I have two sisters. I sit directly in the middle of them. On more levels than one. I also have two half-sisters. Much older than me, and raised seven states apart. But they were sisters, none the less. We exchanged a few birthday and Christmas gifts and random school pictures. I also was raised with two girl cousins who lived with us for a time and then moved six blocks away. Another family of three girl cousins a quick five blocks away and in our little suburbia lives, that meant we were back and forth and all over town, all together, pretty much all the time. There were some boys in there, but the girls outnumbered and the streets got strewn with pink bikes and purple roller-blades while we all lived there. No one understood “county lines”, it only meant the road had a few more cars on it at 8:00 in the morning and 5:00 at night, so plan your adventures accordingly. We crossed county lines like you cross your T’s, without much thought and as often as was necessary. I never lacked for a girlfriend.
The deep relief of that? I’m a born introvert. The girl who could NOT physically, emotionally, or mentally get herself up to the piano for her first recital. Nope. Cried my eyes out and clung for my very life to my Mom. Could. Not. Do it!!
So the sisterhood I was born into bore me relationships that I never had to go find. Never had to work at. Never had to introduce myself, or explain my quirks, or hide. Yeah. Hide. Shyness has deep fears. I’m working through those still.
I went to school on a regular basis, and I started with only one or two girlfriends there. But they came and went as families moved and shifted careers and in the back of my mind, I had my sisterhood already. I never needed much for a friend. And as we grew and young womanhood set in, I also steered clear of cliques, sororities, associations, you name it! Yes, there were friends, and I had the privilege of spending time with some of them last week. Got to meet spouses and children and a few parents even. And I finally realized one thing. My sisterhood, it turns out, was and is, bigger than I ever imagined!
Let me explain. My sisters, my cousins, my original sisterhood fulfilled an amazing need. Although I thought I did not need people, I actually still call one sister probably four times a week. I worry about the other sister probably four times a week. All but one cousin is still within half a day’s drive, and that one, sadly, passed away a few years ago. But I still have some of her books, and THAT feels like home to me.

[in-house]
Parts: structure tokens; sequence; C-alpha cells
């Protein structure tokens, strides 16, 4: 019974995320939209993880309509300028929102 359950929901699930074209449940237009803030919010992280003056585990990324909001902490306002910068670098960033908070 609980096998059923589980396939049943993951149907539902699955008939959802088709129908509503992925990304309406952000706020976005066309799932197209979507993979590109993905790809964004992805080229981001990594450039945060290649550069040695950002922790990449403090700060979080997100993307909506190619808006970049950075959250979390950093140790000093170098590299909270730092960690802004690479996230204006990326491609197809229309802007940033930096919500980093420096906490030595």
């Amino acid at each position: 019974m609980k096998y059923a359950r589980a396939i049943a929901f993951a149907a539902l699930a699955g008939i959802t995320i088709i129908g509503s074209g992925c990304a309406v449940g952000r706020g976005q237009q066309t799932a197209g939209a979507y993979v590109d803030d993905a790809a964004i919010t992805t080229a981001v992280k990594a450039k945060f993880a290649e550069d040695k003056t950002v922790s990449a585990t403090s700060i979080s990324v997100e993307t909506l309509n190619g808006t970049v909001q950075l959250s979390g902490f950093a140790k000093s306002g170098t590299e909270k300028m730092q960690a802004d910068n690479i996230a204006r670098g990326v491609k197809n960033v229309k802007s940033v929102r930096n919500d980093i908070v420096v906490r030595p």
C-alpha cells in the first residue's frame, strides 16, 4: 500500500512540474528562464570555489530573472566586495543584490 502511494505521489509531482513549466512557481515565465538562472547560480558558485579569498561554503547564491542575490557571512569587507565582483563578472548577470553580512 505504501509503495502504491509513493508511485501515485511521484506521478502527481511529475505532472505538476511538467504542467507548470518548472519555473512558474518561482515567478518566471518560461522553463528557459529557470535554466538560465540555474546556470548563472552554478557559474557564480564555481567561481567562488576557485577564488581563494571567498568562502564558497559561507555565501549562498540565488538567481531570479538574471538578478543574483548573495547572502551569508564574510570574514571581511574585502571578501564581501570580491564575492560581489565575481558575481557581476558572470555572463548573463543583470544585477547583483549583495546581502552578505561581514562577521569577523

But the other part of my sisterhood came in the relationships of girls-turned-women that God allowed in my life. I have always attended church and church schools and church camps. And in all of those, Christ led me to friendships that, as it turns out, played such a vital role in shaping who I am today. That “other” sisterhood has been the one to bring a meal to my door when the world fell apart. She’s been the one to call and pray me through darkness at midnight. She challenges my search for scripture and builds my backbone when motherhood strangles a bit. She’s held my hand at funerals and blown up balloons at birthday parties. And, honestly, when my original sisterhood all lives too far away? She has walked countless miles, sipped hot coffee, and filled my dishwasher more times than I can count.
She is so many of you! I wish, with all my heart, that I could reach out to every single woman who has offered relationship to me. Each time I lap another year I look at all these women who have no idea how they help build up a pretty shy, crazy, disorganized girl into a stronger, more prayerful woman.
Sisters, let’s face it, most of us need each other, in some shape or form. So please know, that when you crawl into bed at the end of the day, and you have no idea if anyone knows you exist. I know. I know, and I am so grateful for your “sisterhood”. You touch lives without even knowing.
“See how very much our Father loves us, for he calls us his children, and that is what we are!” 1 John 3:1 (NLT)